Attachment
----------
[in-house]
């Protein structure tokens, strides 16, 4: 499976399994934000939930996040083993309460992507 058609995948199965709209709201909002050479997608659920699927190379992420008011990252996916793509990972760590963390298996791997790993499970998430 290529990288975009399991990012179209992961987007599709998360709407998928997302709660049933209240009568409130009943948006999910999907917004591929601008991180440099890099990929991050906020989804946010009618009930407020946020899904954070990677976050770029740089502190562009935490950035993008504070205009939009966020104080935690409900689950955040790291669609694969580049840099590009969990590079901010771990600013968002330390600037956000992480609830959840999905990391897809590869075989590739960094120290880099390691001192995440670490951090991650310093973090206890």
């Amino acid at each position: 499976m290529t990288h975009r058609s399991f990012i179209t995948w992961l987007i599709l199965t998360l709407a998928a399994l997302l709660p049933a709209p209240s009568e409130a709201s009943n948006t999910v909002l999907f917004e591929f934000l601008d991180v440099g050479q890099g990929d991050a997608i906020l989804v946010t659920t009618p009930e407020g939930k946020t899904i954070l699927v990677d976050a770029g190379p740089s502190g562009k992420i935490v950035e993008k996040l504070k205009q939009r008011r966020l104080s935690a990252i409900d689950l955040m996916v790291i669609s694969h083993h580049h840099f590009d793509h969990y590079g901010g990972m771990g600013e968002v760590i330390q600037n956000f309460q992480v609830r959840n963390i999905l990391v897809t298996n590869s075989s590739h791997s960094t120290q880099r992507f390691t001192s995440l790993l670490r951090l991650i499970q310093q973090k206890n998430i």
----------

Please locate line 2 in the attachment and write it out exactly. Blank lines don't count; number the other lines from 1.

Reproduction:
């Protein structure tokens, strides 16, 4: 499976399994934000939930996040083993309460992507 058609995948199965709209709201909002050479997608659920699927190379992420008011990252996916793509990972760590963390298996791997790993499970998430 290529990288975009399991990012179209992961987007599709998360709407998928997302709660049933209240009568409130009943948006999910999907917004591929601008991180440099890099990929991050906020989804946010009618009930407020946020899904954070990677976050770029740089502190562009935490950035993008504070205009939009966020104080935690409900689950955040790291669609694969580049840099590009969990590079901010771990600013968002330390600037956000992480609830959840999905990391897809590869075989590739960094120290880099390691001192995440670490951090991650310093973090206890």